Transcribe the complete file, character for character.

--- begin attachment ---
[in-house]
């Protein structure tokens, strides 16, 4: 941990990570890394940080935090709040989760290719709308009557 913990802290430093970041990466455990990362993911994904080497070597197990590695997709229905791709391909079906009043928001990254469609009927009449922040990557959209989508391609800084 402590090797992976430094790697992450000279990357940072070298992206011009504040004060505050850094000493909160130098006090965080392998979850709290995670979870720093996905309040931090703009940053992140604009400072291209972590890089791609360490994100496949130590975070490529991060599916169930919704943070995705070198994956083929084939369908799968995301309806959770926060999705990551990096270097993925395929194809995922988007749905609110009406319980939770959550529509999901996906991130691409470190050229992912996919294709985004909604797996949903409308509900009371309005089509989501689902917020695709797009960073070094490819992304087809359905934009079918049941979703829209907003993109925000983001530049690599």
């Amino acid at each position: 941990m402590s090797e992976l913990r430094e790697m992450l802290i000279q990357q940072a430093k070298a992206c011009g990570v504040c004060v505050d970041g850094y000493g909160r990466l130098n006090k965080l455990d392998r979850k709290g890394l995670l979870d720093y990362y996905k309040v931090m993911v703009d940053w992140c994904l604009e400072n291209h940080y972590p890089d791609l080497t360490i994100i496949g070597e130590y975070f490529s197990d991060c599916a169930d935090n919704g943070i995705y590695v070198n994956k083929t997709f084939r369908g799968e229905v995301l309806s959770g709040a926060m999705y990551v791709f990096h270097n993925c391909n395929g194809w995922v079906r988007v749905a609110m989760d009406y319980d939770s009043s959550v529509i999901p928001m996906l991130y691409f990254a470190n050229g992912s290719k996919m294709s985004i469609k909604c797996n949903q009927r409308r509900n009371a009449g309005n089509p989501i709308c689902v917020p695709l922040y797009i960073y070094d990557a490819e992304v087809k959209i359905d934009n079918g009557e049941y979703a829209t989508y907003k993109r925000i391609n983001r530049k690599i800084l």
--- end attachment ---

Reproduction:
[in-house]
């Protein structure tokens, strides 16, 4: 941990990570890394940080935090709040989760290719709308009557 913990802290430093970041990466455990990362993911994904080497070597197990590695997709229905791709391909079906009043928001990254469609009927009449922040990557959209989508391609800084 402590090797992976430094790697992450000279990357940072070298992206011009504040004060505050850094000493909160130098006090965080392998979850709290995670979870720093996905309040931090703009940053992140604009400072291209972590890089791609360490994100496949130590975070490529991060599916169930919704943070995705070198994956083929084939369908799968995301309806959770926060999705990551990096270097993925395929194809995922988007749905609110009406319980939770959550529509999901996906991130691409470190050229992912996919294709985004909604797996949903409308509900009371309005089509989501689902917020695709797009960073070094490819992304087809359905934009079918049941979703829209907003993109925000983001530049690599």
């Amino acid at each position: 941990m402590s090797e992976l913990r430094e790697m992450l802290i000279q990357q940072a430093k070298a992206c011009g990570v504040c004060v505050d970041g850094y000493g909160r990466l130098n006090k965080l455990d392998r979850k709290g890394l995670l979870d720093y990362y996905k309040v931090m993911v703009d940053w992140c994904l604009e400072n291209h940080y972590p890089d791609l080497t360490i994100i496949g070597e130590y975070f490529s197990d991060c599916a169930d935090n919704g943070i995705y590695v070198n994956k083929t997709f084939r369908g799968e229905v995301l309806s959770g709040a926060m999705y990551v791709f990096h270097n993925c391909n395929g194809w995922v079906r988007v749905a609110m989760d009406y319980d939770s009043s959550v529509i999901p928001m996906l991130y691409f990254a470190n050229g992912s290719k996919m294709s985004i469609k909604c797996n949903q009927r409308r509900n009371a009449g309005n089509p989501i709308c689902v917020p695709l922040y797009i960073y070094d990557a490819e992304v087809k959209i359905d934009n079918g009557e049941y979703a829209t989508y907003k993109r925000i391609n983001r530049k690599i800084l």